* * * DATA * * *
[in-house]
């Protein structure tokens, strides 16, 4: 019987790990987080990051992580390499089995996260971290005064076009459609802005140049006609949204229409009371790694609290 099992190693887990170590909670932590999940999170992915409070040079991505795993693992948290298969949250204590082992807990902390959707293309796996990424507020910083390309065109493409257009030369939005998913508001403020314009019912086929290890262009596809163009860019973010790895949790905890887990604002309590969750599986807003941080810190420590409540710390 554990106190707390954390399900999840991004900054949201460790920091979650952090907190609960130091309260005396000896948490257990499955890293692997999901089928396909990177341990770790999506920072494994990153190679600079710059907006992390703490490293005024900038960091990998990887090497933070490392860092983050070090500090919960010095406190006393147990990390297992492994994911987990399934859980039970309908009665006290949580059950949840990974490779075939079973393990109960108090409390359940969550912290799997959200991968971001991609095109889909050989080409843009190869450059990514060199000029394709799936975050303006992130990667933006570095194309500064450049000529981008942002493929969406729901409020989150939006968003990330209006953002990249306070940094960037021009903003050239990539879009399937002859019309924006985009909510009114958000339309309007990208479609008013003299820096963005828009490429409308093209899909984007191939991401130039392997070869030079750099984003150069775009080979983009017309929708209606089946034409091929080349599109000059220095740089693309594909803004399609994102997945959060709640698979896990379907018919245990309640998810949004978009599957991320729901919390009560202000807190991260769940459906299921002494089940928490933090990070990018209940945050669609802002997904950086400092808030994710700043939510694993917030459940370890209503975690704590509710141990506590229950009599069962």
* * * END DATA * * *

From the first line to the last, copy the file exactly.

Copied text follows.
[in-house]
């Protein structure tokens, strides 16, 4: 019987790990987080990051992580390499089995996260971290005064076009459609802005140049006609949204229409009371790694609290 099992190693887990170590909670932590999940999170992915409070040079991505795993693992948290298969949250204590082992807990902390959707293309796996990424507020910083390309065109493409257009030369939005998913508001403020314009019912086929290890262009596809163009860019973010790895949790905890887990604002309590969750599986807003941080810190420590409540710390 554990106190707390954390399900999840991004900054949201460790920091979650952090907190609960130091309260005396000896948490257990499955890293692997999901089928396909990177341990770790999506920072494994990153190679600079710059907006992390703490490293005024900038960091990998990887090497933070490392860092983050070090500090919960010095406190006393147990990390297992492994994911987990399934859980039970309908009665006290949580059950949840990974490779075939079973393990109960108090409390359940969550912290799997959200991968971001991609095109889909050989080409843009190869450059990514060199000029394709799936975050303006992130990667933006570095194309500064450049000529981008942002493929969406729901409020989150939006968003990330209006953002990249306070940094960037021009903003050239990539879009399937002859019309924006985009909510009114958000339309309007990208479609008013003299820096963005828009490429409308093209899909984007191939991401130039392997070869030079750099984003150069775009080979983009017309929708209606089946034409091929080349599109000059220095740089693309594909803004399609994102997945959060709640698979896990379907018919245990309640998810949004978009599957991320729901919390009560202000807190991260769940459906299921002494089940928490933090990070990018209940945050669609802002997904950086400092808030994710700043939510694993917030459940370890209503975690704590509710141990506590229950009599069962």